Governor Jerry Brown’s proposed state budget includes a big change in the way schools are funded. Under the plan, school funding would be greatly simplified, with most of the control over how money is spent moving from the state to local districts. How would the proposed changes affect our schools and students?

Michael Kirst, president of the California State Board of Education and professor emeritus of education at Stanford University
Eric Heins, vice president of the California Teacher's Association
Mahala Archer, administrator for special projects for Twin Rivers Unified School District

  • erictremont

    About 35 years ago Left-wing advocacy groups in California began filing lawsuits to force the state to equalize public school funding per student.  The lawsuits were successful, and the plaintiffs got what they wanted—these court decisions, along with Prop. 13, resulted in what amounts to a state takeover of public school financing, and thus funding formulas are now very rigid.  Now the same advocates are complaining that the funding formulas are too rigid.  What hypocrisy—as the old saying goes, what comes around goes around.  The Left creatd this mess, they have only themselves to blame. 

  • KarenWestmont

    Does the proposal address the distribution of privately-raised funds?  Private donations in rich districts like Hillsborough have matched 50% of the state’s expenditure whereas poor districts can raise little.  , I understand that Minnesota requires the sharing of private moneys in addition to sharing property tax.

    • northbeachsf

      First, you need to address how much less a rich district like Hillsborough receives from the state versus a poor district (normally in the neighborhood of $1,500 per student).  Second, you need to examine tax deductions to private schools in terms of fairness. Third, create and be involved in your own district to raise funds on the local level.  The way California’s education system went to last is trying to make parity at the state level.  It is real simple: tell richer districts parcel taxes and private donations will go to the state as large of California and people simply decide not to pass a parcel tax nor donate as much directly to the school.  The more involved parents are directly with the school and not at the state level correlates with the success of each school.  Personally, I would also likely have my child attend a private school if all extra programs (library, math enrichment) were slashed and would not donate if it just went to some mysterious pot in Sacramento.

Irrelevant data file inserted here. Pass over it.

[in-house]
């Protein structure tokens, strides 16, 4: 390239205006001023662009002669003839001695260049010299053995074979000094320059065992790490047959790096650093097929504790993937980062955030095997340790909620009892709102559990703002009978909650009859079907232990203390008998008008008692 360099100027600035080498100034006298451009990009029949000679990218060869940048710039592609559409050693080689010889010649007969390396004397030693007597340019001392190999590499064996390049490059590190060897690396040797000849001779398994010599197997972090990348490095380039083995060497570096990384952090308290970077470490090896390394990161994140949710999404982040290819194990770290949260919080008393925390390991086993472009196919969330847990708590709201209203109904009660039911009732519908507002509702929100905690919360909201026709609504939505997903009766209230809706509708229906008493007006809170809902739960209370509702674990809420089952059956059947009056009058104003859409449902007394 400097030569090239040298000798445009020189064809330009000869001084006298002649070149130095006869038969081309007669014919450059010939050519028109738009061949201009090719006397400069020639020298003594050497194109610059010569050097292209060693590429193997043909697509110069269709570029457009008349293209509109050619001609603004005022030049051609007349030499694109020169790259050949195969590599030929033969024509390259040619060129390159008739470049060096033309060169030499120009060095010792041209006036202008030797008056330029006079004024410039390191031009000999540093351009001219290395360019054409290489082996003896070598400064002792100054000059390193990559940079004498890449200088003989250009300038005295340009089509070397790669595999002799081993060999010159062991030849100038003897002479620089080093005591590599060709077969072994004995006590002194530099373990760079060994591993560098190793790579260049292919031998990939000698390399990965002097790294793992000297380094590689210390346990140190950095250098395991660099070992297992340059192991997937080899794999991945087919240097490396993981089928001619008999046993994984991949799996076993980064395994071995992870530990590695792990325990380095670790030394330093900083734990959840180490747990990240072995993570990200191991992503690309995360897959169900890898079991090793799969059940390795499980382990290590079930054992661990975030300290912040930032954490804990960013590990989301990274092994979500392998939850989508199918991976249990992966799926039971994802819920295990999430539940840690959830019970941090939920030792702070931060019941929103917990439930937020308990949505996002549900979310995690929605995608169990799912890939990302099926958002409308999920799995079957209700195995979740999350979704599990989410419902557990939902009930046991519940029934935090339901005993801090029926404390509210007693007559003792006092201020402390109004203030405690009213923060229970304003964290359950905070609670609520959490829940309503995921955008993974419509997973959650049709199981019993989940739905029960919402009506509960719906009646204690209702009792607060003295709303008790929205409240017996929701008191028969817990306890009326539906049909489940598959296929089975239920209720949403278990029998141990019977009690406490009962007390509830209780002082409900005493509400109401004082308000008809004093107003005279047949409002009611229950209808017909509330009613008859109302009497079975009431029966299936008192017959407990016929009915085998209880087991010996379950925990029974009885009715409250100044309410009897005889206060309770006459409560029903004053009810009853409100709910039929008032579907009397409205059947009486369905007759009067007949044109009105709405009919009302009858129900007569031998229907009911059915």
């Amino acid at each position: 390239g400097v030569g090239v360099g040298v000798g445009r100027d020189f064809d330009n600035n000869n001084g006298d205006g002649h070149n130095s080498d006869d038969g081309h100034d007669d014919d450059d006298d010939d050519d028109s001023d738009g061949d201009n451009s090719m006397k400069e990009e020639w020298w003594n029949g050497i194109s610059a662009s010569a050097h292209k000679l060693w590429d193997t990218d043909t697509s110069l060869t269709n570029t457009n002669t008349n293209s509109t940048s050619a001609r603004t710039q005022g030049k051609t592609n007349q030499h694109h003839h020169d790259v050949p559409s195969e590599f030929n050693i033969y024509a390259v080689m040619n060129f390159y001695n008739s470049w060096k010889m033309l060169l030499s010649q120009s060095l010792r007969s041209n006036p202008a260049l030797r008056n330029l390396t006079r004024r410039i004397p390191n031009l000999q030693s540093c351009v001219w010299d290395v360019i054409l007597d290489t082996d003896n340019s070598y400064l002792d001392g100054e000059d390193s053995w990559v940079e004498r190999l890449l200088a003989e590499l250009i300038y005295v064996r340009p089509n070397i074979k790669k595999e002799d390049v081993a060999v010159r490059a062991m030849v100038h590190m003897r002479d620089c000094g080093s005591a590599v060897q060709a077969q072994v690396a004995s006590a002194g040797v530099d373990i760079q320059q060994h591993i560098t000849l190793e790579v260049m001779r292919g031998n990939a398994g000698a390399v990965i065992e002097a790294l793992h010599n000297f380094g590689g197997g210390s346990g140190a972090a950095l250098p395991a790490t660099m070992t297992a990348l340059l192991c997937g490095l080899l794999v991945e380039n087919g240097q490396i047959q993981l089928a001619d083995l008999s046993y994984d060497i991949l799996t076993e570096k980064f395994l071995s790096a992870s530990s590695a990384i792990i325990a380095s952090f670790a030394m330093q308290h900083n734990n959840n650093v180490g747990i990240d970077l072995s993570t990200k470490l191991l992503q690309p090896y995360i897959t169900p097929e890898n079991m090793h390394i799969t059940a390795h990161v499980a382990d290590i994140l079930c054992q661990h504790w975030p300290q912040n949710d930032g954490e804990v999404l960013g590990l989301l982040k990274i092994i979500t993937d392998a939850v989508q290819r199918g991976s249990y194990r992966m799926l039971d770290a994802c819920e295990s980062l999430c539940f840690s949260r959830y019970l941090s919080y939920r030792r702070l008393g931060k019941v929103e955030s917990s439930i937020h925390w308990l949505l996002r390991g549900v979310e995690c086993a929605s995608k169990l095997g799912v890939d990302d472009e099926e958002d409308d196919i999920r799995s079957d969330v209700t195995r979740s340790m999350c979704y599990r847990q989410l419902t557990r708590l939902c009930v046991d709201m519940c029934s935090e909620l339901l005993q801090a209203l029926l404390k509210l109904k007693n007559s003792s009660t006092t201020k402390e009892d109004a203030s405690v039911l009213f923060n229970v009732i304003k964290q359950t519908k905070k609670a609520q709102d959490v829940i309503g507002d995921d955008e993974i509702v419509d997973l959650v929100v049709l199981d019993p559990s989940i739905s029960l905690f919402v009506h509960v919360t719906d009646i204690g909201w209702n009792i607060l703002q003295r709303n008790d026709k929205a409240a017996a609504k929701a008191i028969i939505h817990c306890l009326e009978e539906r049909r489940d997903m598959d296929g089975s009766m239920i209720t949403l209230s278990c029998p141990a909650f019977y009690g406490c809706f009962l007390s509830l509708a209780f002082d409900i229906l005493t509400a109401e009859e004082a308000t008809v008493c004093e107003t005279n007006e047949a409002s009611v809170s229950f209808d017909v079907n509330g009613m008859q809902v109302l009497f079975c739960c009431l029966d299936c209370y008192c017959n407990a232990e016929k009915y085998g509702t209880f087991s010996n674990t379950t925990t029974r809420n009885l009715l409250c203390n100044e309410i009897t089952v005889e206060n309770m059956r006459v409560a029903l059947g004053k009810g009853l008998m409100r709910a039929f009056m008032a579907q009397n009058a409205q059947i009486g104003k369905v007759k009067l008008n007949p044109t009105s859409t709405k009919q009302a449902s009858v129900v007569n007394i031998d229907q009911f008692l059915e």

• Rebecca

    A big issue on the table is funding to community colleges, and the cuts being made related to “continuing education” – which is falling out of favor as the state mandated focus shifts to fundamentals and vocational training. This means courses like photography, art, and languages are getting the ax – the kinds of courses that are often only accessible to low income people through their local community colleges.Reminds one of the Ashington Group – some poor coal minors who took an evening class on art appreciation and ended up becoming famed painters in the 1930s. There is a play about them, THE PITMEN PAINTERS, being performed in Mountain View. Our current system is putting emphasis on curriculum that will “lead to a job” — but who’s to say?

  • ahrashb

    Beyond the fact of too little funding overall, I think the subtext of this discussion is a question of trust. Whom do we trust to make the best decisions for our kids’ educations? Parents? Individual teachers? Principals? District superintendents? State educational board members? State congressional representatives? While accountability is an important aspect of trust, equally important is the need to create room for risk-taking and failure. If a teacher tries something innovative, empowered by the new funding models, and it doesn’t work very well, what is our response? Do we celebrate the knowledge gained and support that teacher as she continues to seek better resources and strategies, or do we fire her for failure to perform?

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